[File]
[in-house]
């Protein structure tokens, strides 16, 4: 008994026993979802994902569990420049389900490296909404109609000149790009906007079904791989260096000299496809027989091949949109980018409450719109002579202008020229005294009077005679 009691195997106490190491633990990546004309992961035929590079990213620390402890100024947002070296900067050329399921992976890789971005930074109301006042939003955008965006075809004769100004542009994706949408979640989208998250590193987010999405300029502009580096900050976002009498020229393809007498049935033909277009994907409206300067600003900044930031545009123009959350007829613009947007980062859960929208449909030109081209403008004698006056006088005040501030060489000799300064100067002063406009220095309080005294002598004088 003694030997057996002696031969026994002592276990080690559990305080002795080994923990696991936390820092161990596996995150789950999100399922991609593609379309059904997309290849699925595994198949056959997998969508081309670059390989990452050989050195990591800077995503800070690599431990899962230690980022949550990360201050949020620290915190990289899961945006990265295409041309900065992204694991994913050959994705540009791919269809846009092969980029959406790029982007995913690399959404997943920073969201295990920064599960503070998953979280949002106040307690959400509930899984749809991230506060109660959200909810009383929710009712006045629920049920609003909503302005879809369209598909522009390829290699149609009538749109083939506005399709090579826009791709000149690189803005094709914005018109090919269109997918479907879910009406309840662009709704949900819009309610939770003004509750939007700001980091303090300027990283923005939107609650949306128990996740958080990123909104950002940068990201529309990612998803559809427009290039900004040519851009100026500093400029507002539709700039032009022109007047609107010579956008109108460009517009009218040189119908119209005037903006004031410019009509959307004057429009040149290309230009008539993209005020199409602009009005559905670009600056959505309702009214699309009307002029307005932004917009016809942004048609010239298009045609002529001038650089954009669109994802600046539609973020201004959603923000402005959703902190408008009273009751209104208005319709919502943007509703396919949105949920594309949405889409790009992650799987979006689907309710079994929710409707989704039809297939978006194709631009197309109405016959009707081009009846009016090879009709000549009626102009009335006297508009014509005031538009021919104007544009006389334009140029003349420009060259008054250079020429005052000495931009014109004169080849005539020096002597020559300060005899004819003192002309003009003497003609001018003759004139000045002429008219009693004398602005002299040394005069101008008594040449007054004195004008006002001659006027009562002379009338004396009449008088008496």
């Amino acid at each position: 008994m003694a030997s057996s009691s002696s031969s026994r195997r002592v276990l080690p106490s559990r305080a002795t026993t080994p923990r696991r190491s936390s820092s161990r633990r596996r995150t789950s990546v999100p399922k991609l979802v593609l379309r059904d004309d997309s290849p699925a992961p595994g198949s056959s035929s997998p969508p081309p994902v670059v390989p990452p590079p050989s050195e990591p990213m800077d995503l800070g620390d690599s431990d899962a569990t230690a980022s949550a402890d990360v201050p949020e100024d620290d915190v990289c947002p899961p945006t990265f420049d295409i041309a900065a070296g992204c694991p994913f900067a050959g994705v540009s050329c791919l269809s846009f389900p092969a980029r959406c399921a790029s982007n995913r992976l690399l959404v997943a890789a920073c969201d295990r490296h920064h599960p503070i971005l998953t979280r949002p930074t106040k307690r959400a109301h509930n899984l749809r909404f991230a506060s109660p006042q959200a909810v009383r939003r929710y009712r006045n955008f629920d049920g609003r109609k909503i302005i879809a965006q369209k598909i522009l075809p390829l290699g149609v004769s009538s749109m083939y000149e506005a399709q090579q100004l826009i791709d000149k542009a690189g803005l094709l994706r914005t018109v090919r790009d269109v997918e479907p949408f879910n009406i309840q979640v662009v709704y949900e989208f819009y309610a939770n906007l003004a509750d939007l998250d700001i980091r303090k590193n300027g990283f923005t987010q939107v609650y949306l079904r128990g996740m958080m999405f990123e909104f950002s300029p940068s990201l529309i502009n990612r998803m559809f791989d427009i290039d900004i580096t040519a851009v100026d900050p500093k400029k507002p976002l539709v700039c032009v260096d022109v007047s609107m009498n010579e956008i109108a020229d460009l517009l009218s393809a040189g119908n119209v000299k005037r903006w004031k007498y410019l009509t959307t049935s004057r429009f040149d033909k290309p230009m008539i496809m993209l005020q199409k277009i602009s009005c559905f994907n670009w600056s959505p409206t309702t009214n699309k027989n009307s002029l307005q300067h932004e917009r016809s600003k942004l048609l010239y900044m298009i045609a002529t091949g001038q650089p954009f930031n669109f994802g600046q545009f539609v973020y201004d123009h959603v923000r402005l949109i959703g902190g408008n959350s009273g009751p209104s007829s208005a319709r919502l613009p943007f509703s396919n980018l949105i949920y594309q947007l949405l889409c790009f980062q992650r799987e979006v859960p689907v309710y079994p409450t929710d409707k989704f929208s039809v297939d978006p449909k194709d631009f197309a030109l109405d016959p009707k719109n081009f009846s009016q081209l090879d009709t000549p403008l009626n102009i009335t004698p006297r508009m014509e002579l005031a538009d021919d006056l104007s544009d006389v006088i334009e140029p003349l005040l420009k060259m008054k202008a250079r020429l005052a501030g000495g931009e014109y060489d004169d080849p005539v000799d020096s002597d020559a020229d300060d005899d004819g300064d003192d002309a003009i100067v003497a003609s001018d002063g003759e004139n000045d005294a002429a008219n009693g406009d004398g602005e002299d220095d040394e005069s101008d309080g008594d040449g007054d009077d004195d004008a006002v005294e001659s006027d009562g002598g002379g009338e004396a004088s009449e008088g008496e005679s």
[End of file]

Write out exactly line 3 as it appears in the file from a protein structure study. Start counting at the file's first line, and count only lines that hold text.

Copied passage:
């Amino acid at each position: 008994m003694a030997s057996s009691s002696s031969s026994r195997r002592v276990l080690p106490s559990r305080a002795t026993t080994p923990r696991r190491s936390s820092s161990r633990r596996r995150t789950s990546v999100p399922k991609l979802v593609l379309r059904d004309d997309s290849p699925a992961p595994g198949s056959s035929s997998p969508p081309p994902v670059v390989p990452p590079p050989s050195e990591p990213m800077d995503l800070g620390d690599s431990d899962a569990t230690a980022s949550a402890d990360v201050p949020e100024d620290d915190v990289c947002p899961p945006t990265f420049d295409i041309a900065a070296g992204c694991p994913f900067a050959g994705v540009s050329c791919l269809s846009f389900p092969a980029r959406c399921a790029s982007n995913r992976l690399l959404v997943a890789a920073c969201d295990r490296h920064h599960p503070i971005l998953t979280r949002p930074t106040k307690r959400a109301h509930n899984l749809r909404f991230a506060s109660p006042q959200a909810v009383r939003r929710y009712r006045n955008f629920d049920g609003r109609k909503i302005i879809a965006q369209k598909i522009l075809p390829l290699g149609v004769s009538s749109m083939y000149e506005a399709q090579q100004l826009i791709d000149k542009a690189g803005l094709l994706r914005t018109v090919r790009d269109v997918e479907p949408f879910n009406i309840q979640v662009v709704y949900e989208f819009y309610a939770n906007l003004a509750d939007l998250d700001i980091r303090k590193n300027g990283f923005t987010q939107v609650y949306l079904r128990g996740m958080m999405f990123e909104f950002s300029p940068s990201l529309i502009n990612r998803m559809f791989d427009i290039d900004i580096t040519a851009v100026d900050p500093k400029k507002p976002l539709v700039c032009v260096d022109v007047s609107m009498n010579e956008i109108a020229d460009l517009l009218s393809a040189g119908n119209v000299k005037r903006w004031k007498y410019l009509t959307t049935s004057r429009f040149d033909k290309p230009m008539i496809m993209l005020q199409k277009i602009s009005c559905f994907n670009w600056s959505p409206t309702t009214n699309k027989n009307s002029l307005q300067h932004e917009r016809s600003k942004l048609l010239y900044m298009i045609a002529t091949g001038q650089p954009f930031n669109f994802g600046q545009f539609v973020y201004d123009h959603v923000r402005l949109i959703g902190g408008n959350s009273g009751p209104s007829s208005a319709r919502l613009p943007f509703s396919n980018l949105i949920y594309q947007l949405l889409c790009f980062q992650r799987e979006v859960p689907v309710y079994p409450t929710d409707k989704f929208s039809v297939d978006p449909k194709d631009f197309a030109l109405d016959p009707k719109n081009f009846s009016q081209l090879d009709t000549p403008l009626n102009i009335t004698p006297r508009m014509e002579l005031a538009d021919d006056l104007s544009d006389v006088i334009e140029p003349l005040l420009k060259m008054k202008a250079r020429l005052a501030g000495g931009e014109y060489d004169d080849p005539v000799d020096s002597d020559a020229d300060d005899d004819g300064d003192d002309a003009i100067v003497a003609s001018d002063g003759e004139n000045d005294a002429a008219n009693g406009d004398g602005e002299d220095d040394e005069s101008d309080g008594d040449g007054d009077d004195d004008a006002v005294e001659s006027d009562g002598g002379g009338e004396a004088s009449e008088g008496e005679s």